“These rules include clarifying our expectations around achieving value for investors, increasing accountability through the SM&CR [Senior Managers and Certification Regime] and introducing a minimum level of independence in governance structures,” the FCA spokesperson says. 

Morningstar’s latest biannual ‘Global Investor Experience’ study found that 19 of the 26 markets analysed in 2019 had lower overall fees than in 2017 and that regulation can be a contributory factor. 

Pettit notes: “Since then, and with the start of the new UK rules in February, we’ve already seen UK funds reducing fees further, funds being closed down and firms transferring investors out of expensive share classes into lower-cost equivalents. We hope that this latest development will go some way to spur similar outcomes for investors in European funds.”

According to FE fundinfo’s Bates, asset managers are much more in the spotlight now. “It’s wrong to say there’s no place to hide, but I don’t think anyone is particularly hiding,” he says, highlighting how he believes the industry is reasonably transparent compared to other parts of the financial world.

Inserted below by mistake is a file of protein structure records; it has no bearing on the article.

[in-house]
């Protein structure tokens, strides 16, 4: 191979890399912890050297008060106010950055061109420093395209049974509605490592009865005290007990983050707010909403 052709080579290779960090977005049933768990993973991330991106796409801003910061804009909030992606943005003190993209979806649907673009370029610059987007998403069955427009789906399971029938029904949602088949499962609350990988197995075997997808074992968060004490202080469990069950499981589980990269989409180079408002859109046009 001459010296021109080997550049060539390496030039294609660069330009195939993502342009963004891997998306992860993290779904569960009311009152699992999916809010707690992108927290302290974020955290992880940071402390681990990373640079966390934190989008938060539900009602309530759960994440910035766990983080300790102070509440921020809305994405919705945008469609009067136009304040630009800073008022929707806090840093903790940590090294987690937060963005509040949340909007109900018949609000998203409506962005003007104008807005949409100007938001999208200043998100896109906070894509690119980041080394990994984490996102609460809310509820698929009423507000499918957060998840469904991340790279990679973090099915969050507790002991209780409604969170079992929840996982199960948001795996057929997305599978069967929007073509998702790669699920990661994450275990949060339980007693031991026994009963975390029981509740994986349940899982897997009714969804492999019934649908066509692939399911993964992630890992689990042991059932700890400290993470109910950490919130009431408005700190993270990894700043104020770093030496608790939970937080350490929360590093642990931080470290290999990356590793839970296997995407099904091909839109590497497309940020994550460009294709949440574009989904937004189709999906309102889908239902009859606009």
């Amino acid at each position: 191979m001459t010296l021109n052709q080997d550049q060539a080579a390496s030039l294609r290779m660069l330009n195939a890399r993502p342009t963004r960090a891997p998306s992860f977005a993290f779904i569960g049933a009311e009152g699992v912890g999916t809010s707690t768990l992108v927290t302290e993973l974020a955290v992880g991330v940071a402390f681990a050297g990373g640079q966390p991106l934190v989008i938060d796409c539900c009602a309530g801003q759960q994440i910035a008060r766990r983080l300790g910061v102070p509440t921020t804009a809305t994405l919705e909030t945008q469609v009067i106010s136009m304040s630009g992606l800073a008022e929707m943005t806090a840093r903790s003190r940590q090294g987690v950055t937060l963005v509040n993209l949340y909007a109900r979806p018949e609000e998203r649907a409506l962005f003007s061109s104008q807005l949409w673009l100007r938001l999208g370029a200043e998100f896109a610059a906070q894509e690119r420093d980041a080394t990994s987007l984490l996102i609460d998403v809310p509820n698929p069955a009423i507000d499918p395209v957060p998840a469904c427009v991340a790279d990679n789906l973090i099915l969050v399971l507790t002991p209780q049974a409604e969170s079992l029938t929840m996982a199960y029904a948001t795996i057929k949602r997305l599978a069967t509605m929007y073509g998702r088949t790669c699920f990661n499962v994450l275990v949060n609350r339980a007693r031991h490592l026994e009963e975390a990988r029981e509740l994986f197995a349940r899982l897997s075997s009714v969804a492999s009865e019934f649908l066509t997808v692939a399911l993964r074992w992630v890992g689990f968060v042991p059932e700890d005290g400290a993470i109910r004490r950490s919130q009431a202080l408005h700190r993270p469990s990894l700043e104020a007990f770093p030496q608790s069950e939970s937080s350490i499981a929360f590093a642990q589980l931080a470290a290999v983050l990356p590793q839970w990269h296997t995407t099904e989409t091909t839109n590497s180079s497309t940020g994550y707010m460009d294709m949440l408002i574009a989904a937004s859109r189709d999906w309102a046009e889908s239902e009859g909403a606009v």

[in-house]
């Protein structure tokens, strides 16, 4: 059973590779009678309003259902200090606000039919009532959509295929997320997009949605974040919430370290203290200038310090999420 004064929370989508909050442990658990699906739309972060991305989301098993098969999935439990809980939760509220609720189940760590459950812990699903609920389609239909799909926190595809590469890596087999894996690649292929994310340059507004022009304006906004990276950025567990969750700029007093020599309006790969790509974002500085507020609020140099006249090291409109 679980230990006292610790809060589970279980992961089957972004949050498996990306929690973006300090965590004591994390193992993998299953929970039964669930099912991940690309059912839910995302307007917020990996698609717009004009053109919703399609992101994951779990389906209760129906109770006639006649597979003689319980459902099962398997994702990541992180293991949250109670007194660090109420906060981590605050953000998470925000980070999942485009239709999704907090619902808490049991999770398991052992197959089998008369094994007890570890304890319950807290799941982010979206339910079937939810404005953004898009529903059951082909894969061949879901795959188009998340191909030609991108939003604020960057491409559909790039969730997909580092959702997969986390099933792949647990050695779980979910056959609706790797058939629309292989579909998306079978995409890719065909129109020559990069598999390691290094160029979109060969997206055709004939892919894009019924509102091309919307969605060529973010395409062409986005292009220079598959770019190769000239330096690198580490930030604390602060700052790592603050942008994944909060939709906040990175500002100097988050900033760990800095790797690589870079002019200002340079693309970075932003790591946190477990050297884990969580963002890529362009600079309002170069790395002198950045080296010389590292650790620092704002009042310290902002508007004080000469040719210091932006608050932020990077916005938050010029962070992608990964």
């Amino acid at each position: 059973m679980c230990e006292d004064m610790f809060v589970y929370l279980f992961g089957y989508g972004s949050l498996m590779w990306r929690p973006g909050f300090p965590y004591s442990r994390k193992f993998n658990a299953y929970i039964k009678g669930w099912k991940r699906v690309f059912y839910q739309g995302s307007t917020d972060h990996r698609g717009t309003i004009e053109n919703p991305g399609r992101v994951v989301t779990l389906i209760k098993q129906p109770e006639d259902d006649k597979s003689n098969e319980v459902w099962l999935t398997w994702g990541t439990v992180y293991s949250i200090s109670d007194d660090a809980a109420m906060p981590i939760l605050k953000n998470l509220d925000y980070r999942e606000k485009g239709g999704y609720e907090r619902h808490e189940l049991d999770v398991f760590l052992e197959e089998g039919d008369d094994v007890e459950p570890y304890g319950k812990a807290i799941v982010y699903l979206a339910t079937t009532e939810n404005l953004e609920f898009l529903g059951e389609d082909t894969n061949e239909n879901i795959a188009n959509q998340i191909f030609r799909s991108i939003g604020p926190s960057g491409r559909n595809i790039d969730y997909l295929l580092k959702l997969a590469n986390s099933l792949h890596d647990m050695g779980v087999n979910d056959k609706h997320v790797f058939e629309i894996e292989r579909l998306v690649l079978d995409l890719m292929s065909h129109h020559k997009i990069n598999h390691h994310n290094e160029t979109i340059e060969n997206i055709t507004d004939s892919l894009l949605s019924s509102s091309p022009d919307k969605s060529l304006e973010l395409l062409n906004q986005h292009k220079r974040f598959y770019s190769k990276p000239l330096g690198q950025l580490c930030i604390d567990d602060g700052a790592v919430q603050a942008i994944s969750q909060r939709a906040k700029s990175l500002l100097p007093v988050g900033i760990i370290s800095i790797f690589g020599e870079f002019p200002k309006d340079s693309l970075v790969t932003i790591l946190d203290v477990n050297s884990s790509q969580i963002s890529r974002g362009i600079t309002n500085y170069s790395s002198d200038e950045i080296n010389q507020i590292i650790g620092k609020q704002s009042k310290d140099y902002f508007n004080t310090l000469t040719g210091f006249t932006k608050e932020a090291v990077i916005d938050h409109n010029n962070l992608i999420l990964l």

Yet despite the ever-changing regulatory landscape designed to ultimately defend the end-consumer, fees remain an issue across Europe and the UK. 

Only last year, the FCA fined Henderson Investment Funds Limited £1.9 million (€2.2 million) for charging retail investors inflated fees on two of its funds. The treatment of the more than 4,500 investors affected across the firm’s Japan Enhanced Equity and North American Enhanced Equity funds was “substantially different” from institutional investors in these funds. 

Essentially, these strategies had become so-called closet-tracker funds, meaning retail clients were paying inappropriate fees for the service they were getting – a diminished level of active management. 

As Bates says, regulators such as the FCA have their work cut out for them if they’re to stay on top of this ongoing issue.